China’s Transition to Slower But Better Growth


China is moving to a “new normal,” of slower yet safer and more sustainable growth. This involves giving the market a more decisive role in the economy, says the IMF in its annual assessment of the economy.


  • Growth slowing as vulnerabilities, notably credit growth, are reined in
  • Policies need to be calibrated to ensure orderly slowdown
  • Structural reforms key for creating new sources of growth
  • China’s growth is expected to be 6.8 percent in 2015, down from 7.4 percent last year. This slowdown, in line with the government’s target of around 7 percent, reflects progress in addressing vulnerabilities, especially a needed moderation in real estate investment. The recent stock market correction will not derail the ongoing adjustment to a slower yet more balanced growth path, the report says.

    “The challenge now is to take the next steps to a more open and market-based economy,” said Markus Rodlauer, IMF mission chief for China. This will require bold structural reforms, such as moving to a more market-based financial system, improving the management of government finances, and leveling the playing field between state-owned enterprises and the private sector.

    “We also believe that China can, and should, aim for an effectively floating exchange rate regime within 2–3 years,” said Rodlauer. In this regard, the IMF noted that the new mechanism for determining the central parity of the Renminbi announced by the central bank is a welcome step as it should allow market forces to have a greater role in determining the exchange rate. Greater exchange rate flexibility is important for China as it strives to give market forces a decisive role in the economy and is rapidly integrating into global financial markets.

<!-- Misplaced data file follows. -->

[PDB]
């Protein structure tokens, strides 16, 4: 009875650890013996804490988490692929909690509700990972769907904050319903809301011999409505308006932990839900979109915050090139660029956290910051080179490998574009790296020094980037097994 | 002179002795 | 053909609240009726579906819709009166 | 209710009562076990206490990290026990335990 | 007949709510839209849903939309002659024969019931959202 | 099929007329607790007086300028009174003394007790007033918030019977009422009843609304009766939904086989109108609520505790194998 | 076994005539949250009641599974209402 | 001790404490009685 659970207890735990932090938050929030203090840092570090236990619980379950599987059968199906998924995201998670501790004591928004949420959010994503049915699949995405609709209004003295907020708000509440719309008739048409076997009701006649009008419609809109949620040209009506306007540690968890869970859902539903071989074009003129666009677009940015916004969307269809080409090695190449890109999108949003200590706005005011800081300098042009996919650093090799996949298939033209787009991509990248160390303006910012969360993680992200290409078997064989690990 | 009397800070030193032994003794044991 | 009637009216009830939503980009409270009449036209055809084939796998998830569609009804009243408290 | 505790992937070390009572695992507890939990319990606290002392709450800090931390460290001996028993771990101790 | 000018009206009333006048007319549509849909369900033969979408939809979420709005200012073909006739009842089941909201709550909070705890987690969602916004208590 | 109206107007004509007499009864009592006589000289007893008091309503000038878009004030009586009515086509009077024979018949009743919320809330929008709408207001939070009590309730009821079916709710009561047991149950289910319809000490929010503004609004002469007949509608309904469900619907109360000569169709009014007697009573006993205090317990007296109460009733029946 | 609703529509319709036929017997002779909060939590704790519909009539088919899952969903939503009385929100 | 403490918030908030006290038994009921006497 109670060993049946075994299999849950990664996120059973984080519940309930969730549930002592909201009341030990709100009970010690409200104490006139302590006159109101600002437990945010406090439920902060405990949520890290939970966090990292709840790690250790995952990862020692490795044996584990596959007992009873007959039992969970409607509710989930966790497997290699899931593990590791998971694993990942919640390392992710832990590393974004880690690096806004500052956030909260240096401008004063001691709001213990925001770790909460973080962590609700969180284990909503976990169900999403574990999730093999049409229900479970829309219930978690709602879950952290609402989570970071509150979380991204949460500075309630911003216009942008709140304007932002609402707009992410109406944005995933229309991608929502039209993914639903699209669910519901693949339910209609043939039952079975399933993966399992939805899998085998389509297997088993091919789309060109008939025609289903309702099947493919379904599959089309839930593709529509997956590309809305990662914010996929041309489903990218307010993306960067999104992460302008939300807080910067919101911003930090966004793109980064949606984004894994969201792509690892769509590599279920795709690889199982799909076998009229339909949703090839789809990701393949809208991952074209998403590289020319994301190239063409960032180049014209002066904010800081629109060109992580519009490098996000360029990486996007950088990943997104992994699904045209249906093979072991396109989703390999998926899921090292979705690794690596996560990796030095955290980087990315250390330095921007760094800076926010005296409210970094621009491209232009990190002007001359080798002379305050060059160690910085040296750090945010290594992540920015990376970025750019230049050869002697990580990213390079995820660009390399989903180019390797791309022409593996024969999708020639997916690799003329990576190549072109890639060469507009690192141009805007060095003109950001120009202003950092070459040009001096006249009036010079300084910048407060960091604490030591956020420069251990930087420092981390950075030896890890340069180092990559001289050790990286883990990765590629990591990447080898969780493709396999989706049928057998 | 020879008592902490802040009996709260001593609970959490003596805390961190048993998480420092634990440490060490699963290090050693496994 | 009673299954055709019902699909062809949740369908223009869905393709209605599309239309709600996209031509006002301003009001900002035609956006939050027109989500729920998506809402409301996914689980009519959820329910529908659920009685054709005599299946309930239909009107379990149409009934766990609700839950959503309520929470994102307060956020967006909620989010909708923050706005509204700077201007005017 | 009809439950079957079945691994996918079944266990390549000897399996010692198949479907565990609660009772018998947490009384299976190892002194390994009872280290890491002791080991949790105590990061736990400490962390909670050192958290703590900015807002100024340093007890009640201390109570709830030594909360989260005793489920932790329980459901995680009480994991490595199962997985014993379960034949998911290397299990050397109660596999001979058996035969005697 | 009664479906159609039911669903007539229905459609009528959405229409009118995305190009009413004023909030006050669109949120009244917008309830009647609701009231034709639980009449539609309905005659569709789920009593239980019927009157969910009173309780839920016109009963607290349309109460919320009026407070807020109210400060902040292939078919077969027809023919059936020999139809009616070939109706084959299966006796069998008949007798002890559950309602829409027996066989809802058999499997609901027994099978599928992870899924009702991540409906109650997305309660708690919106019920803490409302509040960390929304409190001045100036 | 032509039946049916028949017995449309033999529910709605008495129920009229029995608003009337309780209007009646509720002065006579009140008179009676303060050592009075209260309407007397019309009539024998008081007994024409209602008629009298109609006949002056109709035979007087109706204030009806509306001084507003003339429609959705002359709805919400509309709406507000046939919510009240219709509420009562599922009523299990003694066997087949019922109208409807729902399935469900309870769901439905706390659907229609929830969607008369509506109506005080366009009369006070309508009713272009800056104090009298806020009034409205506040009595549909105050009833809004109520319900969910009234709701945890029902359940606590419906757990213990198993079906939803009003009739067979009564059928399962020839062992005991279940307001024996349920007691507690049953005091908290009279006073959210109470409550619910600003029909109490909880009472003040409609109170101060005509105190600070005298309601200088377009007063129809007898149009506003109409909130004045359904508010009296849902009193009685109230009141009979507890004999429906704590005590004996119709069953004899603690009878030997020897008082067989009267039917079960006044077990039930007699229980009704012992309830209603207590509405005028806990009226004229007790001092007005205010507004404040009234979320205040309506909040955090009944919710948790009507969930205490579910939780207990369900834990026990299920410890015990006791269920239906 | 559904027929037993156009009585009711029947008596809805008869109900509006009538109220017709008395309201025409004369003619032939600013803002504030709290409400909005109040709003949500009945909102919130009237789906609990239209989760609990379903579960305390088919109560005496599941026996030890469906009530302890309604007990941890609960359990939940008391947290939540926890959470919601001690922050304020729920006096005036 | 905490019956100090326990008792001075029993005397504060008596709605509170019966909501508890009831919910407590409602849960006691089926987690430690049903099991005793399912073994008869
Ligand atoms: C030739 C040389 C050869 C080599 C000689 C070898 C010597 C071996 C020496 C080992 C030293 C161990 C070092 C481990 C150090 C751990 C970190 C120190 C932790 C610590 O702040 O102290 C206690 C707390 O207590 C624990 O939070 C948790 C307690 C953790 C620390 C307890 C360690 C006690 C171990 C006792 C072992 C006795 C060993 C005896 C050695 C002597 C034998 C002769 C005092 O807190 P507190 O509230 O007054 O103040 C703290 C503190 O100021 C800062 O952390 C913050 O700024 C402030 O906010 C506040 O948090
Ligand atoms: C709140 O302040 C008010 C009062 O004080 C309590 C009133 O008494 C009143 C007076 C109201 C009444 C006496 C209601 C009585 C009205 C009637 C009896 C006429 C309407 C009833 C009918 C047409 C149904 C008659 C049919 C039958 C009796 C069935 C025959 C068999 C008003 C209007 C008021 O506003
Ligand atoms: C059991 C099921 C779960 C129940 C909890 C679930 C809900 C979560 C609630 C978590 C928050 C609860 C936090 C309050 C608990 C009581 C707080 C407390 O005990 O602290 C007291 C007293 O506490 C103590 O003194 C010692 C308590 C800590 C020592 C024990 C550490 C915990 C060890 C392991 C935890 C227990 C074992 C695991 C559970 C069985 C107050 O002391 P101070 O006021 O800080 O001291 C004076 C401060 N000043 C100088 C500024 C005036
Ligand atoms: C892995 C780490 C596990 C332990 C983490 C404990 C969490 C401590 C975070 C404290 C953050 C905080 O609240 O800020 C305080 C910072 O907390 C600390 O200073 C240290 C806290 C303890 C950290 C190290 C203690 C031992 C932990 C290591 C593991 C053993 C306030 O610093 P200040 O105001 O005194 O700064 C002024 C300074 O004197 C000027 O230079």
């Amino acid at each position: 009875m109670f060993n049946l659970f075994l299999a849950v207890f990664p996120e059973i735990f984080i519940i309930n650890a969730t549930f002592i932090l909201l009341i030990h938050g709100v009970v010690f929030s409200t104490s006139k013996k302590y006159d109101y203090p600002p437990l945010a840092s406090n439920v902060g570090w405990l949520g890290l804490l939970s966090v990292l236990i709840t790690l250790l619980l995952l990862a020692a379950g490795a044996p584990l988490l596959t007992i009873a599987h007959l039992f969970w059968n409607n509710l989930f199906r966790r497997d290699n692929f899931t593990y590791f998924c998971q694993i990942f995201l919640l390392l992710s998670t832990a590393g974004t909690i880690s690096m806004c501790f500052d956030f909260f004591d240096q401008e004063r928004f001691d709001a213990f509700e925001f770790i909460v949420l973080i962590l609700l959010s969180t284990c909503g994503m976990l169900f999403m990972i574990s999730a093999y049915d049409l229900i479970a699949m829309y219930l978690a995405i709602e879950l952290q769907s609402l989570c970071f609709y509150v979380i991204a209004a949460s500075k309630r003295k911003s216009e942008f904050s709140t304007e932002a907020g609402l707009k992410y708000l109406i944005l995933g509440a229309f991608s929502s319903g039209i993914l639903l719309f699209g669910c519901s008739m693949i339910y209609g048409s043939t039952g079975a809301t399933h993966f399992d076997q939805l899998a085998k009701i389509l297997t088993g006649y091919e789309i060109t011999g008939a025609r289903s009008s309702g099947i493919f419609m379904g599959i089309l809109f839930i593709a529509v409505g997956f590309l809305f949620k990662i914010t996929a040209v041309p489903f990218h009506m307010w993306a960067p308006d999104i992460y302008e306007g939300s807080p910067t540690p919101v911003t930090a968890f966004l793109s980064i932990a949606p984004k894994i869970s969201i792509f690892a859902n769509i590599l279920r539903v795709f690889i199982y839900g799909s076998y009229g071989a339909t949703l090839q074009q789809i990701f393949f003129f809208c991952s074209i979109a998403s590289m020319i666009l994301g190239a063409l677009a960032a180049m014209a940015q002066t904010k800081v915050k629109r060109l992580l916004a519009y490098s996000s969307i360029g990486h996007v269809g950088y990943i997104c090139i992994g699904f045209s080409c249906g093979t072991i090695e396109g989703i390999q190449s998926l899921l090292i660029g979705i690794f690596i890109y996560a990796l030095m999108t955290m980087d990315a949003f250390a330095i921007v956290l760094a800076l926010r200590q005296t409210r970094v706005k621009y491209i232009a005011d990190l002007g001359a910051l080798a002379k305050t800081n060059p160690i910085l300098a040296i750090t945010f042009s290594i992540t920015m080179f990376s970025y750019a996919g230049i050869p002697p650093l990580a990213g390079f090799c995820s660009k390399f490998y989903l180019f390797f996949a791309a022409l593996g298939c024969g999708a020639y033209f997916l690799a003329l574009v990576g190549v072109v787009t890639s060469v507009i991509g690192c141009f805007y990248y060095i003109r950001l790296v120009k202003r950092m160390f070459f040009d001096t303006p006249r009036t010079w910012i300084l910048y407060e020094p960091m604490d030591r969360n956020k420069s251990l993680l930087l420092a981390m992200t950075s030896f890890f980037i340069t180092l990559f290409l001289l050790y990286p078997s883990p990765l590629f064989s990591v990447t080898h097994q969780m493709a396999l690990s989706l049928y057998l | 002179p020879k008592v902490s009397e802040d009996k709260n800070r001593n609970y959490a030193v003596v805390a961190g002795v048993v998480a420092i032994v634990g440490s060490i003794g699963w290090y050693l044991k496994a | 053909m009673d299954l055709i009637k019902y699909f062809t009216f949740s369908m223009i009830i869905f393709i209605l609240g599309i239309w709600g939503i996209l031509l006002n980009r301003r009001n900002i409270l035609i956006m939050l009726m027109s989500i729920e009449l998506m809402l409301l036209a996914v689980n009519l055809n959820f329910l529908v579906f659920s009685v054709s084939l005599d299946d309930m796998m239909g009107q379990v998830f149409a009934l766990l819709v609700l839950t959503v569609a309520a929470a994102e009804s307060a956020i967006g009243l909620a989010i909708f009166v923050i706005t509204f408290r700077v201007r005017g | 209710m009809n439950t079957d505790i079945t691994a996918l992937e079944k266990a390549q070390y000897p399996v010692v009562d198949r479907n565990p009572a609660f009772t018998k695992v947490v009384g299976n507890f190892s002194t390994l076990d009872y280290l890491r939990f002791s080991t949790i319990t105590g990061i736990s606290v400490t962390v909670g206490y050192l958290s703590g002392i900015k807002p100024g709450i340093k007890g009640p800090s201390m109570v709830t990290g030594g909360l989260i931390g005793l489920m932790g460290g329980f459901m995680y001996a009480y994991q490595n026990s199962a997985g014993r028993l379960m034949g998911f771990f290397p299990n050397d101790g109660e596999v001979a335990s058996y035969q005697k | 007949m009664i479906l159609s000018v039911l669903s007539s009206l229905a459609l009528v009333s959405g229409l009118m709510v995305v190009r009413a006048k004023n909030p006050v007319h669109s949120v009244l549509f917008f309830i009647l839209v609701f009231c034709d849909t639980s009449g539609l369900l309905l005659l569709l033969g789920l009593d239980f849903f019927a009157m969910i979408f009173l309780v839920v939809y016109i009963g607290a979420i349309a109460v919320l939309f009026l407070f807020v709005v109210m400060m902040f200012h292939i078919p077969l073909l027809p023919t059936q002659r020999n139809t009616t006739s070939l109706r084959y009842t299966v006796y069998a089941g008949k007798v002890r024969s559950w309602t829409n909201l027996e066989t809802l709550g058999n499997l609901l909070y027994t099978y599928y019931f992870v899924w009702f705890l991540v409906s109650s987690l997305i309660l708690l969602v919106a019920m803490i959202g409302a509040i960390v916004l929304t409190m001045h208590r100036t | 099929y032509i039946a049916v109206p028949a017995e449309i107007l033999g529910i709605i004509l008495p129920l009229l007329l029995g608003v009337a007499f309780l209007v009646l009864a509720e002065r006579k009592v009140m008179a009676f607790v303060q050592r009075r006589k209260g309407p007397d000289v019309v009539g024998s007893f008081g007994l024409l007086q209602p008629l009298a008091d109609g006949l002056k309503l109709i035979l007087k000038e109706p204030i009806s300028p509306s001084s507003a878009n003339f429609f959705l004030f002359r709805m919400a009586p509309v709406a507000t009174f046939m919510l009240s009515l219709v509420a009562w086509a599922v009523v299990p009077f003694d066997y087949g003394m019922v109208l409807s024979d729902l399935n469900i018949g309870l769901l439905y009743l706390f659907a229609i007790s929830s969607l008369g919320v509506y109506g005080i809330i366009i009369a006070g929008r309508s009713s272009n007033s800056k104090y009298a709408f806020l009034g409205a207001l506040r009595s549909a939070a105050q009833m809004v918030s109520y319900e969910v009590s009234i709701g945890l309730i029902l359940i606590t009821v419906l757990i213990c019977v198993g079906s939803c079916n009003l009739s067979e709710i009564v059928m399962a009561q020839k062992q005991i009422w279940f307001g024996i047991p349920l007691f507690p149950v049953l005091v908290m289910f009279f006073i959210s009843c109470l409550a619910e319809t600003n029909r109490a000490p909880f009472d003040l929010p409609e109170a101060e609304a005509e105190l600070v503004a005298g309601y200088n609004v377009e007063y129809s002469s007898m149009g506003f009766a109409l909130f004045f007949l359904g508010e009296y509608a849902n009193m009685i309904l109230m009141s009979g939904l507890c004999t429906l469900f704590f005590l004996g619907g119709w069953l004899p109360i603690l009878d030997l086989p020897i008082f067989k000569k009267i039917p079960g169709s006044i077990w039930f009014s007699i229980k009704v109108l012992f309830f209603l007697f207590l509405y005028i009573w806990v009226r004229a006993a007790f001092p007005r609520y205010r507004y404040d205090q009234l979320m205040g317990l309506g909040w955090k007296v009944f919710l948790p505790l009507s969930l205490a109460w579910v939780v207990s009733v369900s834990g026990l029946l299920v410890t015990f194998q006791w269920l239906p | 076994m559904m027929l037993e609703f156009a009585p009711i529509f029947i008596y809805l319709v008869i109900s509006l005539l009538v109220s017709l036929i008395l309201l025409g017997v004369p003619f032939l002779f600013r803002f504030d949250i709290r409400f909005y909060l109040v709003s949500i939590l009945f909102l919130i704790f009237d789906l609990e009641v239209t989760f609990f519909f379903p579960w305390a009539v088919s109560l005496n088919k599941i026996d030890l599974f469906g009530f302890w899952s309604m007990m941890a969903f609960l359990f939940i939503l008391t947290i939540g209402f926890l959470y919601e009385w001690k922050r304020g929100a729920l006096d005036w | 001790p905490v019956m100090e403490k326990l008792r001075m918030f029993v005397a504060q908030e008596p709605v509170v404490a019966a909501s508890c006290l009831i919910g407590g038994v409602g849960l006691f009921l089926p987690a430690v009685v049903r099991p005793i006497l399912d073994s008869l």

In its annual assessment, the IMF urges the government to push forward with structural reforms and accept lower growth in the short term to secure sustainable and stable growth in the long run—a trade-off that is worth making and in China’s best interest.

    New direction underway

    Since the global financial crisis, China has relied on an unsustainable growth model of excessive credit and investment, which has created large vulnerabilities in the fiscal, real estate, financial, and corporate sectors.

    Moving to a more sustainable growth path requires reversing these trends. The Chinese leadership has set out a comprehensive reform agenda and has made considerable progress in reducing these vulnerabilities, the report points out. Credit growth has slowed significantly over the past few years, and shadow banking (borrowing from nonbank financial entities) has been reined in. Investment is cooling, led by a reduction in residential real estate growth...

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